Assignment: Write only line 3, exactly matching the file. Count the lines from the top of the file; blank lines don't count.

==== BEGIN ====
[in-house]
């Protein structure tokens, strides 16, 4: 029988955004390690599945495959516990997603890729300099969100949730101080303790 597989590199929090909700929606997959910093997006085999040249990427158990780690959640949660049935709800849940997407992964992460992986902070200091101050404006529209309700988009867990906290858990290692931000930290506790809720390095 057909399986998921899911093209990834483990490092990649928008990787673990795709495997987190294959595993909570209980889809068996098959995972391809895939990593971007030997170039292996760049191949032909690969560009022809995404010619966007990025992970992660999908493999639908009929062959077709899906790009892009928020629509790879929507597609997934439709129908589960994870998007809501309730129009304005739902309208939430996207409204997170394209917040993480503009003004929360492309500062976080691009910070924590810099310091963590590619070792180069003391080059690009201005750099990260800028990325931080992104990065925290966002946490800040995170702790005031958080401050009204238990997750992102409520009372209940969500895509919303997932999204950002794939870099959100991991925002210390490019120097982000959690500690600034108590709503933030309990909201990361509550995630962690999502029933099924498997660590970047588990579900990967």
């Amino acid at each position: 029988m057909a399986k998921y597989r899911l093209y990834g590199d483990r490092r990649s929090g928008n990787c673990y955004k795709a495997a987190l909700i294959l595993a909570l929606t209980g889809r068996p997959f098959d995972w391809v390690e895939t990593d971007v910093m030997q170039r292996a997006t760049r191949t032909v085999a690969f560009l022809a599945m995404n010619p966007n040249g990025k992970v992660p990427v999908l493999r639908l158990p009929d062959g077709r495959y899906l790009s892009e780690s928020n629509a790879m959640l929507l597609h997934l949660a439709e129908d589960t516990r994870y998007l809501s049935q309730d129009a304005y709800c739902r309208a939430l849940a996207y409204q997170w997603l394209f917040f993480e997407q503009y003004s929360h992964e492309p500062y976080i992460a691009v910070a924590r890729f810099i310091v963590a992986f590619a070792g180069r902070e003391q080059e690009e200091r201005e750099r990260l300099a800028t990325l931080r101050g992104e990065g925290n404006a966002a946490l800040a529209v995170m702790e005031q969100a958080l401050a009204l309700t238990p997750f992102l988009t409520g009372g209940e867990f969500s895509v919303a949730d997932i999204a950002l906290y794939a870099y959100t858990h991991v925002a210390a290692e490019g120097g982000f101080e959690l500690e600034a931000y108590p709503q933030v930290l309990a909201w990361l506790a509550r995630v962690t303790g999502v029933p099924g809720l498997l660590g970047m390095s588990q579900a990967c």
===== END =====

């Amino acid at each position: 029988m057909a399986k998921y597989r899911l093209y990834g590199d483990r490092r990649s929090g928008n990787c673990y955004k795709a495997a987190l909700i294959l595993a909570l929606t209980g889809r068996p997959f098959d995972w391809v390690e895939t990593d971007v910093m030997q170039r292996a997006t760049r191949t032909v085999a690969f560009l022809a599945m995404n010619p966007n040249g990025k992970v992660p990427v999908l493999r639908l158990p009929d062959g077709r495959y899906l790009s892009e780690s928020n629509a790879m959640l929507l597609h997934l949660a439709e129908d589960t516990r994870y998007l809501s049935q309730d129009a304005y709800c739902r309208a939430l849940a996207y409204q997170w997603l394209f917040f993480e997407q503009y003004s929360h992964e492309p500062y976080i992460a691009v910070a924590r890729f810099i310091v963590a992986f590619a070792g180069r902070e003391q080059e690009e200091r201005e750099r990260l300099a800028t990325l931080r101050g992104e990065g925290n404006a966002a946490l800040a529209v995170m702790e005031q969100a958080l401050a009204l309700t238990p997750f992102l988009t409520g009372g209940e867990f969500s895509v919303a949730d997932i999204a950002l906290y794939a870099y959100t858990h991991v925002a210390a290692e490019g120097g982000f101080e959690l500690e600034a931000y108590p709503q933030v930290l309990a909201w990361l506790a509550r995630v962690t303790g999502v029933p099924g809720l498997l660590g970047m390095s588990q579900a990967c």